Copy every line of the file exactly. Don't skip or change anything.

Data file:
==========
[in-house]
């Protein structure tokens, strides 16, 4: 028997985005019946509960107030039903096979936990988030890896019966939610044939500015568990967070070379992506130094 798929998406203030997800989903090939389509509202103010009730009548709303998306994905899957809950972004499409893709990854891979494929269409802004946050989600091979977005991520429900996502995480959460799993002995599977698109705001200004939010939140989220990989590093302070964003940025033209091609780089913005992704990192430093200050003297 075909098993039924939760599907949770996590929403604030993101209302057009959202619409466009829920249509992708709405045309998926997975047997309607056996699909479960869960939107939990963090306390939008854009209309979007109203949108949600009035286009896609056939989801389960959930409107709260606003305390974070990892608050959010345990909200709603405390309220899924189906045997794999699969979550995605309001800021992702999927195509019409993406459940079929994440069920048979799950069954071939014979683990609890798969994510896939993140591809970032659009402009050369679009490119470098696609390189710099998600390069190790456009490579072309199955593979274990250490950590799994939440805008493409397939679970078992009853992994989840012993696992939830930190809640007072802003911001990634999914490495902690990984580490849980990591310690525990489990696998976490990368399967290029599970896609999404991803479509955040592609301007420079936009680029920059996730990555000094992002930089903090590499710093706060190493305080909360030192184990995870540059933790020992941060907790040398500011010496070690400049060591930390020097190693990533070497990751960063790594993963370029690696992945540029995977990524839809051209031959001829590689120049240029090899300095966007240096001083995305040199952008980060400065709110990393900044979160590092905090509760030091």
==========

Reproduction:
[in-house]
């Protein structure tokens, strides 16, 4: 028997985005019946509960107030039903096979936990988030890896019966939610044939500015568990967070070379992506130094 798929998406203030997800989903090939389509509202103010009730009548709303998306994905899957809950972004499409893709990854891979494929269409802004946050989600091979977005991520429900996502995480959460799993002995599977698109705001200004939010939140989220990989590093302070964003940025033209091609780089913005992704990192430093200050003297 075909098993039924939760599907949770996590929403604030993101209302057009959202619409466009829920249509992708709405045309998926997975047997309607056996699909479960869960939107939990963090306390939008854009209309979007109203949108949600009035286009896609056939989801389960959930409107709260606003305390974070990892608050959010345990909200709603405390309220899924189906045997794999699969979550995605309001800021992702999927195509019409993406459940079929994440069920048979799950069954071939014979683990609890798969994510896939993140591809970032659009402009050369679009490119470098696609390189710099998600390069190790456009490579072309199955593979274990250490950590799994939440805008493409397939679970078992009853992994989840012993696992939830930190809640007072802003911001990634999914490495902690990984580490849980990591310690525990489990696998976490990368399967290029599970896609999404991803479509955040592609301007420079936009680029920059996730990555000094992002930089903090590499710093706060190493305080909360030192184990995870540059933790020992941060907790040398500011010496070690400049060591930390020097190693990533070497990751960063790594993963370029690696992945540029995977990524839809051209031959001829590689120049240029090899300095966007240096001083995305040199952008980060400065709110990393900044979160590092905090509760030091």